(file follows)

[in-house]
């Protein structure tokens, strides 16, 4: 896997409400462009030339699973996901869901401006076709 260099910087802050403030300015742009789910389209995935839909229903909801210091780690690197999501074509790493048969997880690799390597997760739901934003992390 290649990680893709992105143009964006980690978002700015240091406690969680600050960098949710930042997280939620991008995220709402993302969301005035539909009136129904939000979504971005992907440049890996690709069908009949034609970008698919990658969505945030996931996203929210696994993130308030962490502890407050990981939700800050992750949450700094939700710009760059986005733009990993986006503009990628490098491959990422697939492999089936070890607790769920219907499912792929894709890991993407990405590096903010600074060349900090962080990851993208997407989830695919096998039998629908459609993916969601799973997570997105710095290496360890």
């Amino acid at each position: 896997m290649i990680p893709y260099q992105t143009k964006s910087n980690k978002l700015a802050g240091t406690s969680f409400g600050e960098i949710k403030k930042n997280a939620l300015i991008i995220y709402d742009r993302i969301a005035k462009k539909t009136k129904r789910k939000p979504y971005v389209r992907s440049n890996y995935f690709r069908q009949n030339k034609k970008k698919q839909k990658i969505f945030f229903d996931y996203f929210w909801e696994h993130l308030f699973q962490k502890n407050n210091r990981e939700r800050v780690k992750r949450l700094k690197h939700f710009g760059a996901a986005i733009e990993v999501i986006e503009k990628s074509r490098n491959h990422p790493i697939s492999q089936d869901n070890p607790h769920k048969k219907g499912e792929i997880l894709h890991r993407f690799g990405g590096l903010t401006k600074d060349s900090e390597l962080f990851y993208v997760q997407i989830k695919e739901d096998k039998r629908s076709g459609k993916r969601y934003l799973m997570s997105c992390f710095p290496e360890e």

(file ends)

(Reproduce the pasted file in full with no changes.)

[in-house]
């Protein structure tokens, strides 16, 4: 896997409400462009030339699973996901869901401006076709 260099910087802050403030300015742009789910389209995935839909229903909801210091780690690197999501074509790493048969997880690799390597997760739901934003992390 290649990680893709992105143009964006980690978002700015240091406690969680600050960098949710930042997280939620991008995220709402993302969301005035539909009136129904939000979504971005992907440049890996690709069908009949034609970008698919990658969505945030996931996203929210696994993130308030962490502890407050990981939700800050992750949450700094939700710009760059986005733009990993986006503009990628490098491959990422697939492999089936070890607790769920219907499912792929894709890991993407990405590096903010600074060349900090962080990851993208997407989830695919096998039998629908459609993916969601799973997570997105710095290496360890």
């Amino acid at each position: 896997m290649i990680p893709y260099q992105t143009k964006s910087n980690k978002l700015a802050g240091t406690s969680f409400g600050e960098i949710k403030k930042n997280a939620l300015i991008i995220y709402d742009r993302i969301a005035k462009k539909t009136k129904r789910k939000p979504y971005v389209r992907s440049n890996y995935f690709r069908q009949n030339k034609k970008k698919q839909k990658i969505f945030f229903d996931y996203f929210w909801e696994h993130l308030f699973q962490k502890n407050n210091r990981e939700r800050v780690k992750r949450l700094k690197h939700f710009g760059a996901a986005i733009e990993v999501i986006e503009k990628s074509r490098n491959h990422p790493i697939s492999q089936d869901n070890p607790h769920k048969k219907g499912e792929i997880l894709h890991r993407f690799g990405g590096l903010t401006k600074d060349s900090e390597l962080f990851y993208v997760q997407i989830k695919e739901d096998k039998r629908s076709g459609k993916r969601y934003l799973m997570s997105c992390f710095p290496e360890e």